[Note: The full report filed for the grant-funded portion of this work appears on this site at: http://brianaltonenmph.com/3-gis-environmental-health/report-for-grant-funded-research-2002/]
Four Sectors defined for the Portland, Oregon Area in order to evaluate cancer prevalence relative to population density and exposure site locations.
Upon initial inspection of the data for the release sites, it was apparent that there was a northwest sector largely responsible for much of the commerce industry related to supplying the region with the majority of its necessary commodities. This region was also devoted primarily to other shipping and railroad industries, including the transport of chemicals. This region also contained a large number of bulk fuel storage facilities and several major chemical storage sites for the region, including several devoted to chemical manufacturing (i.e. Sulfuric Acid production). These historical and landuse facts in association with recent news and EPA events related to superfund site consideration, this northwest sector of the immediate metropolitan region was defined as its own unique exposure site, with the potential for exposure related to nearly 270 degrees of release sites history.
From this initial review, it was easy to next identify the second potential high risk region–another multiple superfund site region (i.e. an Aluminum manufacturing facility and a contaminated watershed. The two remaining areas in the Portland tri-city region, contained in the oval urban are boundary established, formed the final two research areas to be compared with the initial two major superfund- and toxic release history defined sites.
Case distribution in the Portland, Oregon Area. The application of Thiessen Polygons to depict results in toxic release sites impacts on population health.
The distribution of toxic release sites in the Portland area. Based on a Theissen Polygon review of cancer case distribution in relation to multiple sites exposure.
It is important to note here that the demographics and economics of each of these four sectors are quite different from each other. As already noted, the northwest sector, where most of the release sites are, is also where some of the poorest populations in the metro area reside according to census data. In contrast, the southwest sector, which consists of numerous cinder cone formation, montane/hillside housing settings, and former-agricultural-settings-turned-suburban-sprawl, is rich mostly in high income families, but also a signficant number of middle and lower income groups depending upon the location (the closer to central downtown you are in the heavily forested cinder cones setting, the more expensive the property is). The southeast sector is traditional middle and lower class for the most part. The northeast sector, traveling along the south shores of the Columbia River, is very similar economically, but also has some important industrial sites. It lacks the necessary much larger boat piers and landings found in the Northwest sector, and so has a very low number of highly risk, superfund applicant or superfund sites to be reviewed. However, it is important to note that both the northeast and southeast sectors are important settings economically for both small and middle-sized businesses, including industrial facilities.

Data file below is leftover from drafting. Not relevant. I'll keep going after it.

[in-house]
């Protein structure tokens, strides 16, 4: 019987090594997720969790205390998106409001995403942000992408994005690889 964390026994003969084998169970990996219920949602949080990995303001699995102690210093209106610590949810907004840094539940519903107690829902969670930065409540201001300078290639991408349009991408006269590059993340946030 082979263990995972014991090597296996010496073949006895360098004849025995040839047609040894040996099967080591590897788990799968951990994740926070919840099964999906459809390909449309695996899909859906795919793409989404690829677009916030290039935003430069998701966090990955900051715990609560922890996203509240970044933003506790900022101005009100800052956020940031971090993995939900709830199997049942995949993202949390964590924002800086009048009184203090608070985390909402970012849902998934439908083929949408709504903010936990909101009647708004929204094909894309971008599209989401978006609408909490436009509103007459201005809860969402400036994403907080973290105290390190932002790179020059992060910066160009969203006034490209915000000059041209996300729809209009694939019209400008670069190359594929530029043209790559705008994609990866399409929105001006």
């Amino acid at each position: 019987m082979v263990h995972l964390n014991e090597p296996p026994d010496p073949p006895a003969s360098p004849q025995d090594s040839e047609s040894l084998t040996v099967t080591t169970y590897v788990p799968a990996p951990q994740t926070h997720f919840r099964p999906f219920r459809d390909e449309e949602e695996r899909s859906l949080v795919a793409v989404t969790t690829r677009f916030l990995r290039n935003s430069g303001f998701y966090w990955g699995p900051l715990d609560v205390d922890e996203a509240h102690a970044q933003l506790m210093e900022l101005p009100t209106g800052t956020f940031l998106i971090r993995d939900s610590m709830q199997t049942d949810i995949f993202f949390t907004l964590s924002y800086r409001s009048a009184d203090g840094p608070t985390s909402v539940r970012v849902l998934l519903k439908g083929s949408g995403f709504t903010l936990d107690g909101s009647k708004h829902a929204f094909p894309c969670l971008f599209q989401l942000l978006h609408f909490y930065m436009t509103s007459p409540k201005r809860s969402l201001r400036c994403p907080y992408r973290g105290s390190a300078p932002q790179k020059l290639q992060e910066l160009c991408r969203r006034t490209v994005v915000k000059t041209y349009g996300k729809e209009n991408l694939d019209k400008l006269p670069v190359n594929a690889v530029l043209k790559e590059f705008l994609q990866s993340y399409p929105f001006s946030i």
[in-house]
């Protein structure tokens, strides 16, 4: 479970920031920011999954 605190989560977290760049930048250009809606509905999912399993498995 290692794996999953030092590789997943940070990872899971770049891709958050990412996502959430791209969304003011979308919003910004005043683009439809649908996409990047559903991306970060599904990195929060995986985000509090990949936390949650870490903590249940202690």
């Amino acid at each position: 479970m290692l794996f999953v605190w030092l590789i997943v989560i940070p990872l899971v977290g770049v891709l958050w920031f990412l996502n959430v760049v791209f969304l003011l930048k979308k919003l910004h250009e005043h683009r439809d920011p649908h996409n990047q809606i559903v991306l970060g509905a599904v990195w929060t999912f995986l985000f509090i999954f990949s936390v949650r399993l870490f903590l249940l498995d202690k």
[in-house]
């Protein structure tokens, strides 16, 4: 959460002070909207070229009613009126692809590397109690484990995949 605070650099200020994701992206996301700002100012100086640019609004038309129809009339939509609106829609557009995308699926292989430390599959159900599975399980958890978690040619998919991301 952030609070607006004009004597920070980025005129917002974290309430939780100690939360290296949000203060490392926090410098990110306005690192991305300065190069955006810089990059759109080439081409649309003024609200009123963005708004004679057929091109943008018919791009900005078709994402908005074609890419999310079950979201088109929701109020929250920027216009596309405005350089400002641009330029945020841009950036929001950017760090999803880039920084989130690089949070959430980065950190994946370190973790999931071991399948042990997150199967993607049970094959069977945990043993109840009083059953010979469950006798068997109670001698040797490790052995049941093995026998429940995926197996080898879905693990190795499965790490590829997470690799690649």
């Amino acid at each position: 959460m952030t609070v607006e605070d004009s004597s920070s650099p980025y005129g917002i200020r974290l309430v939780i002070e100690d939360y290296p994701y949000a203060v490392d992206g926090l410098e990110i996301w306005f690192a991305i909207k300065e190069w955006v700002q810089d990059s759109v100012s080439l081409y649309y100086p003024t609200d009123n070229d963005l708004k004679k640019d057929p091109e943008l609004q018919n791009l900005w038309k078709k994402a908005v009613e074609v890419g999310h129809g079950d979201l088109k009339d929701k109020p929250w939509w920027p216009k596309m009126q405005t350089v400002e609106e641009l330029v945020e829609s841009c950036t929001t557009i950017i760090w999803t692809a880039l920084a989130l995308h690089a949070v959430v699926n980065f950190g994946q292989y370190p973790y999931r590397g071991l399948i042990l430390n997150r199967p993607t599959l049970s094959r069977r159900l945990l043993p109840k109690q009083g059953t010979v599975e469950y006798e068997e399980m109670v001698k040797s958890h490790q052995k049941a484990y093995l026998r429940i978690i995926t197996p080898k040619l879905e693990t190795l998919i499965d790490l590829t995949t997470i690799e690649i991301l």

So, although these two eastern sectors lack most of the worst sites documented in the state, they still have important toxic features that must be considered, mostly due to the urban-sprawl that has been happening here. This economic growth of the Portland outskirts has enabled larger businesses to set up throughout these two sectors. This ultiamtely makes the toxic release site density for these two parts of the Metro Region fairly significant, if we include confirmed release and other toxic release sites histories into these two area’s evaluations. For the northeastern sector in fact, this in part why the Multnomah groundwater site Superfund site was finally established. A review of the history of this site demonstrates just how politically sensitive such a formal national move for the state could be. Politically speaking, there were several (perhaps more) companies responsible for polluting this area, rather than lay the blame on just one or a few of these companies and call it the “FITB business(es) site”, the watershed itself and groundwater were used to spatially define the toxic region. This way the entire groundwater area could be cleaned up, without laying blame on a particular company or small business by including its name in the release site title.